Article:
The World Series almost requires an anomaly to make broader audiences care.

Last year's World Series was a seven-game epic that featured the Chicago Cubs snapping a 108-year championship drought against a Cleveland Indians team that last won a title in 1948. That World Series drew an average of 22.8 million viewers per game on Fox -- the highest since the Boston Red Sox and St. Louis Cardinals drew 25 million per game while the Sox snapped an 86-year championship drought in 2004. The more than 40 million viewers who watched Game 7 comprised the largest television audience for a World Series game since 1991. That average was higher than that of the NBA Finals (20.4 million viewers on average) and the NFL's regular-season lineup (16.5 million, including a the peak audience of 35.7 million for a Dallas Cowboys game on Thanksgiving).

But that's a rare performance for the World Series. For example, the 2015 World Series -- the first won by the Kansas City Royals since 1985 -- managed to draw just 14.7 million viewers to Fox, on average. That's up from the average 13.8 million who watched the Royals lose to the San Francisco Giants in 2014 and far better than the average 12.7 million who tuned in to television's least-watched World Series of all time in 2012, but still a reminder that the World Series went 12 years without averaging an audience of 20 million or better.

To give you some idea of how far baseball has fallen, last year's Summer Olympics in Rio managed 27.5 million viewers on average during 15 days of coverage on NBC's web of stations. The Women's World Cup Final on Fox in 2015 drew about 23 million viewers. Before 2016, the World Series only hit that number twice in 20 years: -- for Game 7 in 2014 and in 2011. The 2014 World Cup final between Germany and Argentina drew more than 29 million viewers for ABC. The World Series hadn't drawn an audience that large since 2002 and hasn't averaged and audience that big since 1992.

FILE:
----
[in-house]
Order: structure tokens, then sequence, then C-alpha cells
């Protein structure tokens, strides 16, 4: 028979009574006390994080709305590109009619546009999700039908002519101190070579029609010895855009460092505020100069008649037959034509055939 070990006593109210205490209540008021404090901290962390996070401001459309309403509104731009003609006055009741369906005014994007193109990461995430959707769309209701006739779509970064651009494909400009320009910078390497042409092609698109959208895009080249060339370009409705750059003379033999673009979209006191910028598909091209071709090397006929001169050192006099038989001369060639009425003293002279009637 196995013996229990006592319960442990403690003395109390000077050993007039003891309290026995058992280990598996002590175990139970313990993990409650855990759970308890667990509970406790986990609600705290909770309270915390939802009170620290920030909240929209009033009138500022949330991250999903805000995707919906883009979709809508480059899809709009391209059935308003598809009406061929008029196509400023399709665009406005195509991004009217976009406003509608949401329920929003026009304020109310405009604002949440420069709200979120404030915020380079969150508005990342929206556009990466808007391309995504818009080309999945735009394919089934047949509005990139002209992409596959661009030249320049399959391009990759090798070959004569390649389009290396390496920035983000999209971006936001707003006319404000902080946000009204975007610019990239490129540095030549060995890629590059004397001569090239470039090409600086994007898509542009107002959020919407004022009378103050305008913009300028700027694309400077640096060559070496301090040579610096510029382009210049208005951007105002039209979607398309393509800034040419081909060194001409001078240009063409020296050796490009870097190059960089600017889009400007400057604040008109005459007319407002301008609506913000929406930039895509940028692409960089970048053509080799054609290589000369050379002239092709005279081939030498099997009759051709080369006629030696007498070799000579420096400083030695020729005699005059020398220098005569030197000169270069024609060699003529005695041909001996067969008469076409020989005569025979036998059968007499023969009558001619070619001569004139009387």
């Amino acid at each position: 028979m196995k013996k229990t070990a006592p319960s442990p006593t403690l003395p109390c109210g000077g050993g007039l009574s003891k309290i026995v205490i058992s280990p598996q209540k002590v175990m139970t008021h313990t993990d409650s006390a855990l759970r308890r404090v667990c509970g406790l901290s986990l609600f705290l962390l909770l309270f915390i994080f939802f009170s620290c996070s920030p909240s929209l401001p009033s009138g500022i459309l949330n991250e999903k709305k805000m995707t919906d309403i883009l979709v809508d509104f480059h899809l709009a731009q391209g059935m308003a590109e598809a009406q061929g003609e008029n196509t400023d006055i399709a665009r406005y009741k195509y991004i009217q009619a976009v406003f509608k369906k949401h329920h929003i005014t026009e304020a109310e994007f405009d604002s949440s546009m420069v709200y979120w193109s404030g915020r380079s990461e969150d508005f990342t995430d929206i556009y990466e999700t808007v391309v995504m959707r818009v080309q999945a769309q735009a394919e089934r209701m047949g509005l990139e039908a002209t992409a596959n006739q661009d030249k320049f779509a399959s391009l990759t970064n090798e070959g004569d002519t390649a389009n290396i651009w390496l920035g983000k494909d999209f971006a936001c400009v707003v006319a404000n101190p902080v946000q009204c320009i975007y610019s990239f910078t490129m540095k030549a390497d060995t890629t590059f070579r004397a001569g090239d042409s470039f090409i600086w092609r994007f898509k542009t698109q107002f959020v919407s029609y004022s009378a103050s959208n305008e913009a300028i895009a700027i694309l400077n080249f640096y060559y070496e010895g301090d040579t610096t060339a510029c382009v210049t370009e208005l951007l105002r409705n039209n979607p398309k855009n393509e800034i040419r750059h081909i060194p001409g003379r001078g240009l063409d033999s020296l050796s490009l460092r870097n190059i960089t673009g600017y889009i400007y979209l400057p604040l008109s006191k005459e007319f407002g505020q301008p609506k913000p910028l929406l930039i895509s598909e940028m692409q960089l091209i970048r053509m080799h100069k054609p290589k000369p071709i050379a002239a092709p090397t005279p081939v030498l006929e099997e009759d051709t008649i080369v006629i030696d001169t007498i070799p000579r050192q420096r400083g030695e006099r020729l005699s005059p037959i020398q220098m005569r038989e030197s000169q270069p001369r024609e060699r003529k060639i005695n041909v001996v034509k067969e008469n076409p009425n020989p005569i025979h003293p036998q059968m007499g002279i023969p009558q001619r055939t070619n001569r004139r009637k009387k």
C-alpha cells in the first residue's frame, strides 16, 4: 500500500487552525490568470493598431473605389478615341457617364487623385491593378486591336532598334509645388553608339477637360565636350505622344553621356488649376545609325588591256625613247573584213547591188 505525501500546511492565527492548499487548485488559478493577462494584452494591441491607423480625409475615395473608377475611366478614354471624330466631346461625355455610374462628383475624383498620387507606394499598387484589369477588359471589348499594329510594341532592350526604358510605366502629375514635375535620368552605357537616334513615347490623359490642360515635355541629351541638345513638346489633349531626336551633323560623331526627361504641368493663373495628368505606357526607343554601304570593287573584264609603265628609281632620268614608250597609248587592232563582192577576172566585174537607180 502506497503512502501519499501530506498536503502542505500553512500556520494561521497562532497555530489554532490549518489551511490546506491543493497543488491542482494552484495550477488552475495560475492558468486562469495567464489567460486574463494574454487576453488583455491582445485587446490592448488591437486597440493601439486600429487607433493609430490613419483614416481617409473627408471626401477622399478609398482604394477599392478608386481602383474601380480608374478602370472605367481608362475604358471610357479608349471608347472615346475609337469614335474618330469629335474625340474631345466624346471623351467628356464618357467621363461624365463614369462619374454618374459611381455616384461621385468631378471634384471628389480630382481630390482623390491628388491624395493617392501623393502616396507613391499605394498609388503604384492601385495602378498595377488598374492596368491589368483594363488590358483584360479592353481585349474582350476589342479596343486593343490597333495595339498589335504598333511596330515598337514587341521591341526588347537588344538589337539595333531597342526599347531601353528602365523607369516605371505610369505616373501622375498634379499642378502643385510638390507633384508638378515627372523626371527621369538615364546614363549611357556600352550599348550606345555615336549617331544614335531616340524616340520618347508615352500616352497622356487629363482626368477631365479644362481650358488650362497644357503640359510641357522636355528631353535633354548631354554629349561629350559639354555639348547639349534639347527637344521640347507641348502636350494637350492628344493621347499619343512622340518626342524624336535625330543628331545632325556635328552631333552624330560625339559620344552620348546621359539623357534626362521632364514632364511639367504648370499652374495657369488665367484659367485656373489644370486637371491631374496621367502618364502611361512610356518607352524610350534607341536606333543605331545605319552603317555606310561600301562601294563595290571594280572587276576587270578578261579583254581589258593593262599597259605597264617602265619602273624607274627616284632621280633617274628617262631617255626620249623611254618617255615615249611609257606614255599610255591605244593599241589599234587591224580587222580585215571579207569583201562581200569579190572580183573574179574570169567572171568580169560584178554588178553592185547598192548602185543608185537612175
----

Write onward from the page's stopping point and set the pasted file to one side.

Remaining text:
Yet the World Series is a live sporting event, and networks will pay through the nose just for the chance to air it. In 2012, ESPN agreed pay MLB $700 million a year for eight years for both broadcast and digital rights to game broadcasts and for the right to broadcast one wild card game each year. Fox, meanwhile, is in year four of an eight-year deal that pays Major League Baseball $500 million per year for rights to regular season games, playoff games, the World Series and the All-Star Game. That "Fox" umbrella covers Fox Sports 1 and Fox Sports 2 as well. Baseball gave the rest of its national broadcasts to Turner in 2014 and will charge it $300 million each season for the next five years in exchange for playoff games.

That's a lot of cash to pay for an audience that's aging out of the sport. Three years ago, Nielsen put the average age of a World Series viewer at 54.4 and noted that audience age was trending upward. Two years ago, Nielsen found that 76% of Major League Baseball viewers are 35 or older -- with 50% of the total audience older than 55. While just about every youth sport is struggling, the loss of city ballfields and urban baseball programs has made baseball tough to access. In fact, youth baseball's participation numbers (5.6 million kids in 2012) have drifted below youth soccer (6.6 million) and basketball (6.95 million).

During the internet era, last year's World Series was still an anomaly. Ticket resale site SeatGeek put the average price of a ticket during last year's World Series at $2,302.The folks at eBay-owned ticket resale site StubHub, meanwhile, note that the highest average ticket price they've seen since 2001 was $1,825 for Game 1 between the Boston Red Sox and St. Louis Cardinals in 2004. Even a StubHub spokesperson notes that's likely inflated, as " StubHub was a very young company with not nearly as much inventory or sales" at the time.

In recent years, World Series ticket resale prices haven't been nearly that high. The 2015 World Series fetched the highest average price in a half decade... and still managed an average of roughly $886 per ticket. In fact, the most expensive World Series game during that span was still $600 per ticket short of Game 1 in 2004. With help from SeatGeek, here are the 25 most-expensive World Series games since 2010. While the Cubs-Indians series stands alone, this list should serve as a reminder of just how far away from the pack it is:

By the way, those sports collectibles you're keeping are probably worthless...

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